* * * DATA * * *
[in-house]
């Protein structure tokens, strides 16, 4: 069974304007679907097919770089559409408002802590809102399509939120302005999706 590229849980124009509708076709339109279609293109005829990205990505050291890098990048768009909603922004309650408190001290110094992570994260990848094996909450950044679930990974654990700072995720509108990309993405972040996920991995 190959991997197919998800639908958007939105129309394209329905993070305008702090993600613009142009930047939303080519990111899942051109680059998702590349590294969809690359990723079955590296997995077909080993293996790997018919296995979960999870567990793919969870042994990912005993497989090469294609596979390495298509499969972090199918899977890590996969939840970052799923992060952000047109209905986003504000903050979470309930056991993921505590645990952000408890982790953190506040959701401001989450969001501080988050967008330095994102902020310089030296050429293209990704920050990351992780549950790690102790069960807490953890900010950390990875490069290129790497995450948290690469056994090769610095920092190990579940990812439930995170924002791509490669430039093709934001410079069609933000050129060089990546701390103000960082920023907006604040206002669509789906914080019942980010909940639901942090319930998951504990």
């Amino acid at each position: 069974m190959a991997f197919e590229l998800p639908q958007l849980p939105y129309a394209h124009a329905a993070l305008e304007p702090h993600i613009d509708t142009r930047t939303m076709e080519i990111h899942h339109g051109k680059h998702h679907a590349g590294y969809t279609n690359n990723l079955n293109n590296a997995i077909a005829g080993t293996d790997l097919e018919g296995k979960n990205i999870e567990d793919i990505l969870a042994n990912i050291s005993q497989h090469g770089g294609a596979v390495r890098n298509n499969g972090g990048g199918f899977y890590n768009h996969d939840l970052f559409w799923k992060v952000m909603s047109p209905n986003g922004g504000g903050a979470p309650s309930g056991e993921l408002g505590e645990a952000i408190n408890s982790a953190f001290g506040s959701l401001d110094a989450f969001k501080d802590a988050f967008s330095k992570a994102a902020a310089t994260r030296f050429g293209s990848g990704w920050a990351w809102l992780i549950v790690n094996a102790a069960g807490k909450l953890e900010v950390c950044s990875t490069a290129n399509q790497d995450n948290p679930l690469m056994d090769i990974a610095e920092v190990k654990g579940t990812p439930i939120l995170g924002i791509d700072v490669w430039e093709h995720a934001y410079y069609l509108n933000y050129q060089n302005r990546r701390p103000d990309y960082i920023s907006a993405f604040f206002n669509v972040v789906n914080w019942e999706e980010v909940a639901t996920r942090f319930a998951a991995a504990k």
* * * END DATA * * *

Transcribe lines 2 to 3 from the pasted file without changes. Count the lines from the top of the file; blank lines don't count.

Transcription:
């Protein structure tokens, strides 16, 4: 069974304007679907097919770089559409408002802590809102399509939120302005999706 590229849980124009509708076709339109279609293109005829990205990505050291890098990048768009909603922004309650408190001290110094992570994260990848094996909450950044679930990974654990700072995720509108990309993405972040996920991995 190959991997197919998800639908958007939105129309394209329905993070305008702090993600613009142009930047939303080519990111899942051109680059998702590349590294969809690359990723079955590296997995077909080993293996790997018919296995979960999870567990793919969870042994990912005993497989090469294609596979390495298509499969972090199918899977890590996969939840970052799923992060952000047109209905986003504000903050979470309930056991993921505590645990952000408890982790953190506040959701401001989450969001501080988050967008330095994102902020310089030296050429293209990704920050990351992780549950790690102790069960807490953890900010950390990875490069290129790497995450948290690469056994090769610095920092190990579940990812439930995170924002791509490669430039093709934001410079069609933000050129060089990546701390103000960082920023907006604040206002669509789906914080019942980010909940639901942090319930998951504990």
């Amino acid at each position: 069974m190959a991997f197919e590229l998800p639908q958007l849980p939105y129309a394209h124009a329905a993070l305008e304007p702090h993600i613009d509708t142009r930047t939303m076709e080519i990111h899942h339109g051109k680059h998702h679907a590349g590294y969809t279609n690359n990723l079955n293109n590296a997995i077909a005829g080993t293996d790997l097919e018919g296995k979960n990205i999870e567990d793919i990505l969870a042994n990912i050291s005993q497989h090469g770089g294609a596979v390495r890098n298509n499969g972090g990048g199918f899977y890590n768009h996969d939840l970052f559409w799923k992060v952000m909603s047109p209905n986003g922004g504000g903050a979470p309650s309930g056991e993921l408002g505590e645990a952000i408190n408890s982790a953190f001290g506040s959701l401001d110094a989450f969001k501080d802590a988050f967008s330095k992570a994102a902020a310089t994260r030296f050429g293209s990848g990704w920050a990351w809102l992780i549950v790690n094996a102790a069960g807490k909450l953890e900010v950390c950044s990875t490069a290129n399509q790497d995450n948290p679930l690469m056994d090769i990974a610095e920092v190990k654990g579940t990812p439930i939120l995170g924002i791509d700072v490669w430039e093709h995720a934001y410079y069609l509108n933000y050129q060089n302005r990546r701390p103000d990309y960082i920023s907006a993405f604040f206002n669509v972040v789906n914080w019942e999706e980010v909940a639901t996920r942090f319930a998951a991995a504990k």